Despite this, over time the country has built up a dogmatic attitude in support of our healthcare system. As Nigel Lawson said: “The NHS is the closest thing we have to a religion”.
When discussing the topic of NHS privatisation, it’s oftentimes clear that those who are against it haven’t even considered it. Why would they? It seen as a non topic in the UK.
If you do decide to talk about it, they accuse you of hating poor people or advocating for an American style healthcare system. They don’t seem to realise that there are many types of healthcare systems around the world and it’s not a dichotomy between the UK and the US. Nevertheless, the always assume you have bad intentions when you talk about NHS privatisation.
Politicians don’t dare to whisper the words “privatisation” when it comes to our healthcare. It’s political suicide. The opposition blasts at any opportunity that the government is trying to sell the NHS to America.
This article isn’t about the morality, efficacy or the usefulness of the NHS. However, it is concerning to see the countries cult like relationship to our healthcare. Shouldn’t we have a conversation about trying to improve our healthcare… Considering how many peoples lives depend on it.
While discussions about NHS privatisation is generally seen as abhorrent to the majority of the nation, the country is thankfully more split on issues such as Brexit and vaccine passports… However, the same hostile language seems to be used when debating.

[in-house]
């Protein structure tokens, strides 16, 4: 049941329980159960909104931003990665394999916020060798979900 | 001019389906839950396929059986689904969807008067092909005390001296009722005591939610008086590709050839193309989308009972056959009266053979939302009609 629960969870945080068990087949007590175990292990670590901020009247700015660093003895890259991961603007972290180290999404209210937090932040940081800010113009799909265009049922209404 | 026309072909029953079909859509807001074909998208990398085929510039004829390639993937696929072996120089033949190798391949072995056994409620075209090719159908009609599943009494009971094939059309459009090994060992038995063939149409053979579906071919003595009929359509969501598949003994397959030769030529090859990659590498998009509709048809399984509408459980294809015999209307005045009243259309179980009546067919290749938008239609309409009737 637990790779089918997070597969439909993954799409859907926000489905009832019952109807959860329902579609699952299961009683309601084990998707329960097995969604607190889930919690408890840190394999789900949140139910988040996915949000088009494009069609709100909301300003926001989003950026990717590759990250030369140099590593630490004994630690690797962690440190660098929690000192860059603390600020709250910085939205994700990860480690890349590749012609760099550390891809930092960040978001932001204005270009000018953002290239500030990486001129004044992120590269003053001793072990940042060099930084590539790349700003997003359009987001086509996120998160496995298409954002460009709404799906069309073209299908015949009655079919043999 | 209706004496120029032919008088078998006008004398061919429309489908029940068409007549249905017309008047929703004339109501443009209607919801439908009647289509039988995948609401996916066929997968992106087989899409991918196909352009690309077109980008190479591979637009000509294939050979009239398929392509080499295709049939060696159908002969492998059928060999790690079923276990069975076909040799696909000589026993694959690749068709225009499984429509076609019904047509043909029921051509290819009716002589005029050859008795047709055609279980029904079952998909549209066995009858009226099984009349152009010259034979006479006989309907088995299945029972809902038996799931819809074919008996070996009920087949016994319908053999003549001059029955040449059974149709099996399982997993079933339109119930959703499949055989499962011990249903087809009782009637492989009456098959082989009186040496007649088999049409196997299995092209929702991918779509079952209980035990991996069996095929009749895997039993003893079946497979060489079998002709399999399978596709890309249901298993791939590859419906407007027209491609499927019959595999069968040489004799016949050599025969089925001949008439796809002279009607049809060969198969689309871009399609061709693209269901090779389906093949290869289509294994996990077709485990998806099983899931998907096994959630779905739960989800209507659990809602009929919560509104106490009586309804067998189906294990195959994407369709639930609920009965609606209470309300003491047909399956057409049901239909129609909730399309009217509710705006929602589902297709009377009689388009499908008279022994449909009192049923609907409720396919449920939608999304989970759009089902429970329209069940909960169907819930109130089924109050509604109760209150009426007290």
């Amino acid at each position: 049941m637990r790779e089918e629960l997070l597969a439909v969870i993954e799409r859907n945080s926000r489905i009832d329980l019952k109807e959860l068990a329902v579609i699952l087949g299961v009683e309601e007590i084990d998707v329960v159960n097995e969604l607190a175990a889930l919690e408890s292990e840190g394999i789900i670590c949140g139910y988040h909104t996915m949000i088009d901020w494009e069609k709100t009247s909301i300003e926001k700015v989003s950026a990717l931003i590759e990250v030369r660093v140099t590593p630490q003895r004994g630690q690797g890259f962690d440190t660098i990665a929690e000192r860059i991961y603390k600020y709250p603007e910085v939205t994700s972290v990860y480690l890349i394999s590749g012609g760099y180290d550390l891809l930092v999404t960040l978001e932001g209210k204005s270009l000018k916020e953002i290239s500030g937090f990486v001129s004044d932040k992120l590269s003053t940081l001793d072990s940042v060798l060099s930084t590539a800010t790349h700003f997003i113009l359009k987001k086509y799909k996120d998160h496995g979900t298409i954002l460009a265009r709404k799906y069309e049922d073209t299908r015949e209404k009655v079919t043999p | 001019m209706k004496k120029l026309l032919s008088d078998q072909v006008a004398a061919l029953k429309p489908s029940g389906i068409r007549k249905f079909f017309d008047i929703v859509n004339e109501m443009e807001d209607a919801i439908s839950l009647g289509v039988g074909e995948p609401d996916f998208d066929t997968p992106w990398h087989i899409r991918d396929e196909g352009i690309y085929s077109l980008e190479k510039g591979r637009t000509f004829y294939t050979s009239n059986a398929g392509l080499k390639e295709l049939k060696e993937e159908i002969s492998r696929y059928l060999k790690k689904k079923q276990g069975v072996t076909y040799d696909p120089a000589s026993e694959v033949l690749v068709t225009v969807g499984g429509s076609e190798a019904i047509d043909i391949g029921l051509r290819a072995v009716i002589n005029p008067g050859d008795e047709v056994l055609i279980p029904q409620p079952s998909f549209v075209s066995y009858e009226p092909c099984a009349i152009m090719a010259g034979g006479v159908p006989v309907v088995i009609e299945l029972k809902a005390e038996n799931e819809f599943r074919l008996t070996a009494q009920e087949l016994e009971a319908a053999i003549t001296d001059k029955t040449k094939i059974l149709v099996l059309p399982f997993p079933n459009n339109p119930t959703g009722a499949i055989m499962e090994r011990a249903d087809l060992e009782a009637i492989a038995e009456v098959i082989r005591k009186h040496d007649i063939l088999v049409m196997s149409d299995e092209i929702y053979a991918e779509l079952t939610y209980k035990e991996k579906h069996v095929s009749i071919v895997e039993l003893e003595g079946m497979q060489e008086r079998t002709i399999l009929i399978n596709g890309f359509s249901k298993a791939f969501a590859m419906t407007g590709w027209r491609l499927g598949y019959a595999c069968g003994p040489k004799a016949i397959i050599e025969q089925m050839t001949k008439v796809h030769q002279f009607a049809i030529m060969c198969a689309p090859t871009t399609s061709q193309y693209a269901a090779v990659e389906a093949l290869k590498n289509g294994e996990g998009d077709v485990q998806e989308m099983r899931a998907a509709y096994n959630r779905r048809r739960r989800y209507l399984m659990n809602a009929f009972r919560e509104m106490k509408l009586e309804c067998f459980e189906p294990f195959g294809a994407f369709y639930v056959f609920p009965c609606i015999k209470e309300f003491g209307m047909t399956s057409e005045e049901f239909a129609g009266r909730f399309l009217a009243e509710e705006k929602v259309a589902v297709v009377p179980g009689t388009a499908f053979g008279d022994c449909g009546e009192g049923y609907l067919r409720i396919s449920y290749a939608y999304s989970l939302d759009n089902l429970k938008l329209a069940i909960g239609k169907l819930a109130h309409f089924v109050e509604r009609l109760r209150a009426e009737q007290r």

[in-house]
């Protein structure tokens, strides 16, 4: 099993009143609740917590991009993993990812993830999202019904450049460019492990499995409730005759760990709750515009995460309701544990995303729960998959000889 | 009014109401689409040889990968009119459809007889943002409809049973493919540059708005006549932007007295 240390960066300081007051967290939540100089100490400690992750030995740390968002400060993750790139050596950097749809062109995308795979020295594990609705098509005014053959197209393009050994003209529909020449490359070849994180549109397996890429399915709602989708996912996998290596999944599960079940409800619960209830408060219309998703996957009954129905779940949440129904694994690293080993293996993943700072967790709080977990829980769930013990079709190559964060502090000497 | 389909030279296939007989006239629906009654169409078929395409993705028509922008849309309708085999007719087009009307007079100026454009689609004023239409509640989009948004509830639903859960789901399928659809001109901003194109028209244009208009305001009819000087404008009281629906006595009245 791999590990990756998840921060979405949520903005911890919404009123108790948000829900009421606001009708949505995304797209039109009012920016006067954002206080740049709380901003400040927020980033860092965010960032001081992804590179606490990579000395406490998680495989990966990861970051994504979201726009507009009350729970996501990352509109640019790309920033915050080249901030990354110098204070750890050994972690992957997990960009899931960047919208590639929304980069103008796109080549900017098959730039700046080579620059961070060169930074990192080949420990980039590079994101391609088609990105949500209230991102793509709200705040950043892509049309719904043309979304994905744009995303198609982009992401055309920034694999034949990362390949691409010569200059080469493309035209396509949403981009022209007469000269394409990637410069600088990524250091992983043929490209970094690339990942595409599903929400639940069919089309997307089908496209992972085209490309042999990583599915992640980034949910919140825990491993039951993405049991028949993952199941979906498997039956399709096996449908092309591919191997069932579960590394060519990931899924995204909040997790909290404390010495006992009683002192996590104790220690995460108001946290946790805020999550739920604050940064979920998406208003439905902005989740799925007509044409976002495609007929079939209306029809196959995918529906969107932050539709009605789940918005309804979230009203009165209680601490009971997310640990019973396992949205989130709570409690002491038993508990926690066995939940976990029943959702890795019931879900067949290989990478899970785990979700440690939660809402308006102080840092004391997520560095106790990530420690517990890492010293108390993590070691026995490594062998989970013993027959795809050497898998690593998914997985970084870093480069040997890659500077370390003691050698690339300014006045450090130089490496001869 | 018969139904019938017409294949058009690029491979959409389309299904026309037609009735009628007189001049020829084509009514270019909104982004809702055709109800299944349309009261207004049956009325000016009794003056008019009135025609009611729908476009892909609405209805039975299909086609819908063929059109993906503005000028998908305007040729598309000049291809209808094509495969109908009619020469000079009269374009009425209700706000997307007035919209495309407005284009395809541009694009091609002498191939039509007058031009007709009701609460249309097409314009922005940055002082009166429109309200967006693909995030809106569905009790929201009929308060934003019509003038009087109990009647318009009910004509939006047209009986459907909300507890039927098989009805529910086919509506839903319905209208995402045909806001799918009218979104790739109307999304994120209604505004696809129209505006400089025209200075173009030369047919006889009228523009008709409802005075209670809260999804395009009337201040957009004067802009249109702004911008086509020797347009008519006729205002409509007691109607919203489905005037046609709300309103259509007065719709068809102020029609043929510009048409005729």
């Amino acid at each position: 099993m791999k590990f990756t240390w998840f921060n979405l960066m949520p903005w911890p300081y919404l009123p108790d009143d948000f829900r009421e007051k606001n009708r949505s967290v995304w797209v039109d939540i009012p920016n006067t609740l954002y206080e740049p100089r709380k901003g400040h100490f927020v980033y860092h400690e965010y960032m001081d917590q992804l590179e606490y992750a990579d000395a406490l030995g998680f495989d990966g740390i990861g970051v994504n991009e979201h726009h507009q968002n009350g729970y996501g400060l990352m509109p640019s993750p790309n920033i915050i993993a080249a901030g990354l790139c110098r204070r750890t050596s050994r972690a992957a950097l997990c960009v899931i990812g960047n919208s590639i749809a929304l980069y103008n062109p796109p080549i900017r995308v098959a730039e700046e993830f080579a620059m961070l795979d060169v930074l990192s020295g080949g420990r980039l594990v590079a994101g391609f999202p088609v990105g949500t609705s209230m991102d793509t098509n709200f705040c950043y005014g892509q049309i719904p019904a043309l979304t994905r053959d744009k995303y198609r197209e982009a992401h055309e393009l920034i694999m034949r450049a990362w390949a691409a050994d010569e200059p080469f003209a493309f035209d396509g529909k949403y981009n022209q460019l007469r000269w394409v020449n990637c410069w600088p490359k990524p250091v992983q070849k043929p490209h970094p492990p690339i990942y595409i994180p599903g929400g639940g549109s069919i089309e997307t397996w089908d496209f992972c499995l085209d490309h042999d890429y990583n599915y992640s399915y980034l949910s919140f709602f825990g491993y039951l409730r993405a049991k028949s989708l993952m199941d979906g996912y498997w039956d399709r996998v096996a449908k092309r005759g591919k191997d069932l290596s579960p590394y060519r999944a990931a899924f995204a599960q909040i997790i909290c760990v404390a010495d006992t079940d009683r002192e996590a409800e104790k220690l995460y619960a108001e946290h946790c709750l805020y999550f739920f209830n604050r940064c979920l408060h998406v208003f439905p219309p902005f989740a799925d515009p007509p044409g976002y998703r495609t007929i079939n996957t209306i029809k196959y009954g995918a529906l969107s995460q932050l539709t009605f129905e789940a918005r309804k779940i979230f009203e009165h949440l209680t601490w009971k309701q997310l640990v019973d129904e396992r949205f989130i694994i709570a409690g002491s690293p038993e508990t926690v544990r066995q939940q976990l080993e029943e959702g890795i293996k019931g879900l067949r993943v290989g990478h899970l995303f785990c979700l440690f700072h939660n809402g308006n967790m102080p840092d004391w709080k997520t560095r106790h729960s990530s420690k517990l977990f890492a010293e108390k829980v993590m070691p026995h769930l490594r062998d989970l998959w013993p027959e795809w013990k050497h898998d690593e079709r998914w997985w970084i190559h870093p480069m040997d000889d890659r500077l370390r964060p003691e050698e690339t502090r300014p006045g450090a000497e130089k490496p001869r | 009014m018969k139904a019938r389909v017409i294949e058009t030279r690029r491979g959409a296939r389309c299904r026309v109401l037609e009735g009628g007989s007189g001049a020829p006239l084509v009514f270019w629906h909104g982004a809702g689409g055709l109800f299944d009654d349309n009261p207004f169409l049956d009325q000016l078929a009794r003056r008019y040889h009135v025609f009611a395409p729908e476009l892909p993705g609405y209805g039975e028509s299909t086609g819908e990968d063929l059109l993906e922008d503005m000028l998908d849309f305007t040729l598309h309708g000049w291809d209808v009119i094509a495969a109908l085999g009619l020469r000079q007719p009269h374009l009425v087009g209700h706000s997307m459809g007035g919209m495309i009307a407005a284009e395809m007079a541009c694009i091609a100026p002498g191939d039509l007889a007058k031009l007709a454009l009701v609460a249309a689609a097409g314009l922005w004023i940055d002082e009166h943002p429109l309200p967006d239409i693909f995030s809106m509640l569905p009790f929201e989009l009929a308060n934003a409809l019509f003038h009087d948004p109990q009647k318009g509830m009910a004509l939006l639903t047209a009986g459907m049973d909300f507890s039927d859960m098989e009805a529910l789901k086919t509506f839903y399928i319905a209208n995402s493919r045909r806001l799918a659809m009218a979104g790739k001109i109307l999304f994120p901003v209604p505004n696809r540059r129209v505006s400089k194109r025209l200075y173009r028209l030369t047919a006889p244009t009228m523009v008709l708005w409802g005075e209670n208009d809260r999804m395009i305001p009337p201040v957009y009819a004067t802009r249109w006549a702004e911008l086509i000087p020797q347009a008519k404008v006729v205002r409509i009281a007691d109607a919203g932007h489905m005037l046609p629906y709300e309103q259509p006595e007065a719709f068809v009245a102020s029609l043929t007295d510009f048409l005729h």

While I’m obviously not impartial, there does seem to be an imbalance of hostility as a whole when it comes to these issues. With Brexit, it’s seen as normalised to deem leave voters as racist bigots who hate immigrants. It couldn’t possibly be that the British public wanted sovereignty over our country’s laws and borders. With vaccine passports and lockdown restrictions, it’s normalised to group anyone who doesn’t want an absolute lockdown as a selfish anti vaxxer. It couldn’t possibly be that people are concerned about their bodily autonomy and individual liberty. As the saying goes: we see them as wrong, they see us as evil.
Since the war, Britain has always felt the urge to buddy up to the US. However, the nature of this “special relationship” is no doubt one sided. After the war, when Britain had sacrificed everything to win, John Maynard Keynes went to America, whose economy and prosperity boomed after the war, to ask for a gift. However, regardless of how much Keynes tried, the US only agreed on a providing a loan of $3.75 billion at a 2% interest rate. The entire loan was only paid back in 2006. Unfortunately, Britain’s relationship with America is just another example of the perish of Britains prominence in the world.
However, culturally we have took upon a more americanised attitude towards things. for example, the BLM protests of 2020 after the death of George Floyd. The history and current racism in the UK is different to that of the racism in the US. Our slavery wasn’t in our country: most of the people of colour are recent refugees from the commonwealth nations rather than freed slaves who stayed in the country like America. In addition, police aren’t armed like they are in America. Of course, that doesn’t mean racism isn’t still an issue in the UK. However, we should focus on the British incidents of racism if we want to make change.
Britain is like an old man who lost his job which was once his passion. Now he is lost, confused what to do with himself. He clings to his previous identity, unable to find another. However, the memories are fading and the achievements are less noticed.
Britain is still the sick man of Europe. We need a genuine healing.